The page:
UK eCommerce billionaire pledges $2m for blindness tech
A London-based eCommerce payments billionaire has pledged $2m to innovation and research designed to cure corneal blindness.
Tej Kohli pledged the sum to Massachusetts Eye and Ear in Boston to fund innovation in research to cure corneal blindness, including the development of promising biotechnology solutions.
The move is part of Kohli’s attempt to find a way to eradicate avoidable corneal blindness by 2030.
Between 2016 and 2018 the Tej Kohli Cornea Institute in Hyderabad saw 167,321 outpatient visits, collected 26,269 donor corneas, utilized 15,784 cornea and completed 31,511 surgical procedures.
More than 280 million people in the world have a visual impairment and 39 million people are blind, according to the World Health Organization.
Three quarters of corneal disease is curable, and 12.7 million of the world’s blind are waiting for cornea transplants, including six million in India.
But only one in seventy of those on waiting lists receive a corneal transplant each year.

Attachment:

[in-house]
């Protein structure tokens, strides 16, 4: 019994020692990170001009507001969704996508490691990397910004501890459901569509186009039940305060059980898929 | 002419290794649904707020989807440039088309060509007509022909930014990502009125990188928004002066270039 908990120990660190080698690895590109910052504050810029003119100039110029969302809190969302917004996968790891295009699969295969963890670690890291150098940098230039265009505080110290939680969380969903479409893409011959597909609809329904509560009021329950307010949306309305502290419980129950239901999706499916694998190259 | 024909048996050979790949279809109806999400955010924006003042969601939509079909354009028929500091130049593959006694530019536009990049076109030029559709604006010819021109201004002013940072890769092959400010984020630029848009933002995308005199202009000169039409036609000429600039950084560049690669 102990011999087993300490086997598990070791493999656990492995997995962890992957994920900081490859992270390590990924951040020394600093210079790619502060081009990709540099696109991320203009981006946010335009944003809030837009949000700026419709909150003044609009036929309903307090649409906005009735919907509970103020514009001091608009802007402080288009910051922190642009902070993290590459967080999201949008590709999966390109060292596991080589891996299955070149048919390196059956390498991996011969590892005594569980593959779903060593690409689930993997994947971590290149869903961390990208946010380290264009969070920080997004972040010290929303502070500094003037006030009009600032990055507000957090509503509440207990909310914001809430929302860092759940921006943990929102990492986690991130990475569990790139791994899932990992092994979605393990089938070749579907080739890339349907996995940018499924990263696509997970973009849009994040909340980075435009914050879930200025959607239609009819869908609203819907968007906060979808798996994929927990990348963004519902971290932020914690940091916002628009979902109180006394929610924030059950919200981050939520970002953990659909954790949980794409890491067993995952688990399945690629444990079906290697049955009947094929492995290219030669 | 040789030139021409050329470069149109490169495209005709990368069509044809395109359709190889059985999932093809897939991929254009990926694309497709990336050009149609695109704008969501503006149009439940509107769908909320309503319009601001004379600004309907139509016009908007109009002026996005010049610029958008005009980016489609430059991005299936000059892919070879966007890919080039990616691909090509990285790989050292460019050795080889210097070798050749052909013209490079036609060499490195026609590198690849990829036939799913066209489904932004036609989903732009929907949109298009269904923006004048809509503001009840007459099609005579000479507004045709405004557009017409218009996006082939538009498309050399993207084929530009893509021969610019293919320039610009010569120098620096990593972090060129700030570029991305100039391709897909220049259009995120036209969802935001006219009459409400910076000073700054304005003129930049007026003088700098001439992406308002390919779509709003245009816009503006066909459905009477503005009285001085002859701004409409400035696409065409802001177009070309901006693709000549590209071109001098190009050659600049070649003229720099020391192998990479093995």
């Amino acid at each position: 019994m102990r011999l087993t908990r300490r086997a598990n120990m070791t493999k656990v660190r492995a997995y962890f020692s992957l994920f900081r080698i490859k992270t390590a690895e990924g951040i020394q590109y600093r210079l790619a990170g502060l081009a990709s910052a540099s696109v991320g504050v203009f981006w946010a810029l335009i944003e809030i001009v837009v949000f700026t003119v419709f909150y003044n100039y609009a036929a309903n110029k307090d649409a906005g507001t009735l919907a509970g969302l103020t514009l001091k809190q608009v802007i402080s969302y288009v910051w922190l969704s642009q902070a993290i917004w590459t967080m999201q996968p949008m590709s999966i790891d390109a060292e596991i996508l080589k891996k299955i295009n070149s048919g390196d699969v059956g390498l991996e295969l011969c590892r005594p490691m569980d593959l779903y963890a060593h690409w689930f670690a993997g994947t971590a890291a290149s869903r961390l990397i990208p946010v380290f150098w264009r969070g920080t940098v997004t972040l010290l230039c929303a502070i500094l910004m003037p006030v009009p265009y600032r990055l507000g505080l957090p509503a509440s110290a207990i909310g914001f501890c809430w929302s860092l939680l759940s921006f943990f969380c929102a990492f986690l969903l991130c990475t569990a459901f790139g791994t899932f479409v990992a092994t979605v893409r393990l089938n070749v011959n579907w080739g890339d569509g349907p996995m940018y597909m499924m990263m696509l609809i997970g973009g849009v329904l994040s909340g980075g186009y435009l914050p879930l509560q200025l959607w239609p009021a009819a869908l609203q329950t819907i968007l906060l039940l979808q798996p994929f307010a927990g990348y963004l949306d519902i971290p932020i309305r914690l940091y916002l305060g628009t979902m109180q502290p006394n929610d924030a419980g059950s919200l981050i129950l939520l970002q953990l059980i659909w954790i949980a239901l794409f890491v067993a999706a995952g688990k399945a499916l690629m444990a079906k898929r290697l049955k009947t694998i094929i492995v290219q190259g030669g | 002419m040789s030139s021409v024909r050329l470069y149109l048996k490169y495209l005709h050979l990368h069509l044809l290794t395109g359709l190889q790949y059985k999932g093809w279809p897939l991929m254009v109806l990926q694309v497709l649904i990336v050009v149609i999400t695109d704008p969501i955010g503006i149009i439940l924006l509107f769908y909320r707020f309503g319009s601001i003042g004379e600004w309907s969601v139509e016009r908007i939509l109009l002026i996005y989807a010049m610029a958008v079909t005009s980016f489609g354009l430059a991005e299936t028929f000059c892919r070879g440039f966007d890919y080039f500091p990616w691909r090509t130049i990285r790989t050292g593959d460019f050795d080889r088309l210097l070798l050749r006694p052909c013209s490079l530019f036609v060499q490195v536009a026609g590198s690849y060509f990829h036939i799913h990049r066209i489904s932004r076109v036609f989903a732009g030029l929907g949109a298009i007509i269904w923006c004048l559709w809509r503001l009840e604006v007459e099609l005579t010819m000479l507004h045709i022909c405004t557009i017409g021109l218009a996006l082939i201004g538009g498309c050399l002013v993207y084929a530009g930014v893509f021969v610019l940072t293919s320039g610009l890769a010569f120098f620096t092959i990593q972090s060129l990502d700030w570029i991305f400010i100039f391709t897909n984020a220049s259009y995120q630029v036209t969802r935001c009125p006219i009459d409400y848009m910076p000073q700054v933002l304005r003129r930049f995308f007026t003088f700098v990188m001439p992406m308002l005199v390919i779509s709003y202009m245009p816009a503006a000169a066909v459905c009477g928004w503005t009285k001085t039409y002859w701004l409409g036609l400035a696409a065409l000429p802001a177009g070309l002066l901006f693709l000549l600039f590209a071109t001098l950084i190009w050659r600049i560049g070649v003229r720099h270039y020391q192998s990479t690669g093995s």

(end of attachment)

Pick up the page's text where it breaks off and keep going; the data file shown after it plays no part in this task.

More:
Massachusetts Eye and Ear (MEE) is a teaching hospital of Harvard Medical School (HMS) and its Department of Ophthalmology is the world’s largest vision research and clinical enterprise.
Between 2016 and 2018, MEE ophthalmologists conducted 521,805 patient visits and performed 101,941 ophthalmic surgeries and procedures.
A long-time leader in research and clinical care for retinal disease, MEE performed the first FDA-approved gene therapy for an inherited disease in March 2018.
Its clinician scientists are currently conducting more than 110 clinical studies and trials, in order to investigate new therapies across a broad array of vision disease and disorders.
The Tej Kohli Cornea Program at MEE will accelerate innovative and collaborative research to achieve unprecedented breakthroughs in corneal disease.
The program will pursue pathways to cure corneal blindness through prevention and treatment, including cutting-edge molecular technology for rapid diagnosis and early detection of corneal infection and GelCORE, an adhesive biomaterial for replacing corneal tissue.